Jonathan Griffiths, Ed.
Reviewed by: Donald M. Poundstone
Date posted: 09/29/2013
The Perfect Saviour: Key Themes in Hebrews, edited by Jonathan Griffiths. Published by Inter-Varsity Press (England), 2012. Paperback, 176 pages, currently $6.31 plus shipping at Amazon. Reviewed by retired OP minister Donald M. Poundstone.
One of my seminary professors observed that pastors often avoid preaching on the book of Hebrews because Christians don't know much about the book of Leviticus. On the other hand, a popular Reformed teacher says that if he had to be stranded on a desert island with only one book of the Bible, it would be Hebrews.
Such is the difficulty that this meaty volume of eight essays by biblical scholars from England, Northern Ireland, Australia, and America seeks to address. (Most readers of New Horizons will recognize among the contributors only the name of retired OP professor Richard Gaffin, Jr.) How can Christians with a weak knowledge of Old Testament religious rituals make sense of an epistle that presumes intimate acquaintance with such ceremonies?
The Perfect Saviour aims to "bridge the gap between the work of evangelical scholars in universities and colleges and the world of the busy preacher and Bible teacher." Topics covered are the new covenant, the word of God, the priesthood of Christ, the tabernacle, warning and assurance, access and arrival, perfection, and suffering.
The authors perform a valuable service by faithfully summarizing the teaching of the epistle on these central themes. While intended primarily for ministers, the articles are accessible to all serious readers of the Bible. The book lends itself to careful study and discussion by small groups of believers, and will engage the interest and prove edifying to adult Christians.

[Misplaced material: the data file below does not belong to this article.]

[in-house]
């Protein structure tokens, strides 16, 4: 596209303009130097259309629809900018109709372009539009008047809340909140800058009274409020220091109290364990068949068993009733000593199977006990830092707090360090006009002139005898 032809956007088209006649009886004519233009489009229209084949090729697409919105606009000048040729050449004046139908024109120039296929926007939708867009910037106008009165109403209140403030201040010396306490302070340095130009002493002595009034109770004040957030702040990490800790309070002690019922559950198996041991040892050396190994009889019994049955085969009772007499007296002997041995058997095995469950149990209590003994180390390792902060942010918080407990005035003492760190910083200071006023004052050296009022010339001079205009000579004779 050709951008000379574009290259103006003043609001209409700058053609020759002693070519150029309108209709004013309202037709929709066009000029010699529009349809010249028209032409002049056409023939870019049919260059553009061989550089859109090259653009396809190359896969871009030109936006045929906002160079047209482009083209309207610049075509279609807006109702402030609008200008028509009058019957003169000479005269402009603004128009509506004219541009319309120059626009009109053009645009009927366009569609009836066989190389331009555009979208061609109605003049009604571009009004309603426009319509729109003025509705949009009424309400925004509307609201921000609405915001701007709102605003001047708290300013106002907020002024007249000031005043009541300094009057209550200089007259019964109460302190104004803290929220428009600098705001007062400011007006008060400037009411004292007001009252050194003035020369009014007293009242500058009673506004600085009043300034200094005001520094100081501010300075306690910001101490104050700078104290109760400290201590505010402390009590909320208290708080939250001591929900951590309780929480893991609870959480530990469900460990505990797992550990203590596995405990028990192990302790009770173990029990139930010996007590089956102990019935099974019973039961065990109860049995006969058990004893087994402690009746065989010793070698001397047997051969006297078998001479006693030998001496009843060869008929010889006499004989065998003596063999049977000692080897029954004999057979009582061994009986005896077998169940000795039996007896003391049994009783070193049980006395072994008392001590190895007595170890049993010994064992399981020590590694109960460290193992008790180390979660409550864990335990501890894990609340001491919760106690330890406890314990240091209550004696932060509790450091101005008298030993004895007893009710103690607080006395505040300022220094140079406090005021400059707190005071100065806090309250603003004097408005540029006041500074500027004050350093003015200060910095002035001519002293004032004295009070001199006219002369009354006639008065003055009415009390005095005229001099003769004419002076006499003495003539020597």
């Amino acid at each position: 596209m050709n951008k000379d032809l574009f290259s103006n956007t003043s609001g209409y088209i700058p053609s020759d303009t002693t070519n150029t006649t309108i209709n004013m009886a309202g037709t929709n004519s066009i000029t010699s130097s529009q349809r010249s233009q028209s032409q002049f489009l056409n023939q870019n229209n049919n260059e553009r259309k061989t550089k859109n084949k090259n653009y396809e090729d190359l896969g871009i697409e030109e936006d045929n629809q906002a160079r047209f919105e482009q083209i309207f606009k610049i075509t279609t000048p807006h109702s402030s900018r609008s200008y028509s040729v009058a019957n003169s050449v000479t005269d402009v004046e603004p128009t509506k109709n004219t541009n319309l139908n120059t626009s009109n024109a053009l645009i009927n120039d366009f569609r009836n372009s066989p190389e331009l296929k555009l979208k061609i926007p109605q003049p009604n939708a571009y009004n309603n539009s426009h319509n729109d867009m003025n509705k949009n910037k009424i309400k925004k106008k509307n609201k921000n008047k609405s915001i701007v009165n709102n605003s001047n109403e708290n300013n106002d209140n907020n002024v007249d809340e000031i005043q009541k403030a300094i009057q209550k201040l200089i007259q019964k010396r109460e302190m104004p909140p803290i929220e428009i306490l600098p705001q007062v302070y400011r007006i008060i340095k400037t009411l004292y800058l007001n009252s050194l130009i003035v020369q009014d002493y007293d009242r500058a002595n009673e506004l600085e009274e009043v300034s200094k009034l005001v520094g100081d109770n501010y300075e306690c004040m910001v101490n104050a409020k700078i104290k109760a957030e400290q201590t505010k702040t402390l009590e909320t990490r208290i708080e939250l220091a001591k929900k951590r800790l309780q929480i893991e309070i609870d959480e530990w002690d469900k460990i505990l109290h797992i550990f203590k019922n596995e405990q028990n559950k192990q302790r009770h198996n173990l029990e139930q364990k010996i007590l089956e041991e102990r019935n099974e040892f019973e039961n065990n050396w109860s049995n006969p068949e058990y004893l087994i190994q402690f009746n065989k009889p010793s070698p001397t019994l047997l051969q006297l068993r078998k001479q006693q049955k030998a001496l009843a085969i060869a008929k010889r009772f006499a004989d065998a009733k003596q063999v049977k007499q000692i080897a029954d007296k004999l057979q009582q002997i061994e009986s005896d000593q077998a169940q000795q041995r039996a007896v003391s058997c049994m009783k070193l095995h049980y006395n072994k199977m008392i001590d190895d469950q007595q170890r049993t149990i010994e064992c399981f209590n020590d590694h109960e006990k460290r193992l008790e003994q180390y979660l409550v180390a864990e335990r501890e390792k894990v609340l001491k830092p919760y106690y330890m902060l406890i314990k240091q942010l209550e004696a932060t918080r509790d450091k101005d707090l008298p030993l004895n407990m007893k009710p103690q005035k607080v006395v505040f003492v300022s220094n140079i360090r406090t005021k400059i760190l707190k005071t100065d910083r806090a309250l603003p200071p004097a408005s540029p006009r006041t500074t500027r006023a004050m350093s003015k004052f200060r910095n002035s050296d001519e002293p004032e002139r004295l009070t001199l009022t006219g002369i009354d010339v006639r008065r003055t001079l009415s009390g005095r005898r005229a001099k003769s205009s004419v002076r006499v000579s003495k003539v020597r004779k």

Its usefulness to "the busy preacher" is another matter. Perhaps it could serve as an introduction or refresher course before he starts a sermon series on Hebrews. Pastors with a solid theological education, however, should be able to mine any of several full-length commentaries to aid their understanding of particular texts and topics in Hebrews.
Thoughtful essays such as these provoke the reader's thinking on related matters. For example, the writers agree that Hebrews is a sermon or "oral communication" rather than a typical epistle or letter. (Just compare the opening verses of Hebrews with those in the acknowledged "letters" of Paul and Peter.) If they are right, how should that affect our practice and attitudes toward writing out sermons in full, reading them before a congregation at worship, and then making copies for later use or distribution? If a Bible writer does all this, can we object if modern preachers follow in his steps?
Another thought. Hebrews makes much of the imperfect, temporary, and anticipatory nature of Jewish rituals versus the supremacy of Christ and the finality of God's new covenant. That's why we no longer slaughter animals in church or follow ancient rules about clean and unclean foods. Do these considerable differences between the old and new covenants take us further? Is it perhaps possible that some of the songs and prayers used by Jews before the coming of Christ have now grown "obsolete" (Heb. 8:13)?
I recommend The Perfect Saviour to believers who desire a deeper appreciation of the Epistle to the Hebrews.